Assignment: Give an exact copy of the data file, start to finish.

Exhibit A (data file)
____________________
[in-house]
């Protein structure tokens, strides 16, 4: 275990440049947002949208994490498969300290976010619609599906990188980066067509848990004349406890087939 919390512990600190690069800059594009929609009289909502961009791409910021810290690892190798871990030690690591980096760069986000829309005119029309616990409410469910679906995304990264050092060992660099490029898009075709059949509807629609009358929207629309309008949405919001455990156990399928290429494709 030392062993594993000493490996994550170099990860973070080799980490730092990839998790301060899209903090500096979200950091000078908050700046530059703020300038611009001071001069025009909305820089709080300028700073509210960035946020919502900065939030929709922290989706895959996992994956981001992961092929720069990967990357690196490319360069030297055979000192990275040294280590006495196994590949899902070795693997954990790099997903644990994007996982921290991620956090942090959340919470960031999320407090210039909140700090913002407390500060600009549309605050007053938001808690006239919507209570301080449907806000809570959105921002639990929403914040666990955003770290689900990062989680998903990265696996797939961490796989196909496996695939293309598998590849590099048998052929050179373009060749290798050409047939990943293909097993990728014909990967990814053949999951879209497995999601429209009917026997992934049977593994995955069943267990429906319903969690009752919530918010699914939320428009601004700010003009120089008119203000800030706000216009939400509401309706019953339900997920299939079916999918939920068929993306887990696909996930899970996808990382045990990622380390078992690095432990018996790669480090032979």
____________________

[in-house]
């Protein structure tokens, strides 16, 4: 275990440049947002949208994490498969300290976010619609599906990188980066067509848990004349406890087939 919390512990600190690069800059594009929609009289909502961009791409910021810290690892190798871990030690690591980096760069986000829309005119029309616990409410469910679906995304990264050092060992660099490029898009075709059949509807629609009358929207629309309008949405919001455990156990399928290429494709 030392062993594993000493490996994550170099990860973070080799980490730092990839998790301060899209903090500096979200950091000078908050700046530059703020300038611009001071001069025009909305820089709080300028700073509210960035946020919502900065939030929709922290989706895959996992994956981001992961092929720069990967990357690196490319360069030297055979000192990275040294280590006495196994590949899902070795693997954990790099997903644990994007996982921290991620956090942090959340919470960031999320407090210039909140700090913002407390500060600009549309605050007053938001808690006239919507209570301080449907806000809570959105921002639990929403914040666990955003770290689900990062989680998903990265696996797939961490796989196909496996695939293309598998590849590099048998052929050179373009060749290798050409047939990943293909097993990728014909990967990814053949999951879209497995999601429209009917026997992934049977593994995955069943267990429906319903969690009752919530918010699914939320428009601004700010003009120089008119203000800030706000216009939400509401309706019953339900997920299939079916999918939920068929993306887990696909996930899970996808990382045990990622380390078992690095432990018996790669480090032979």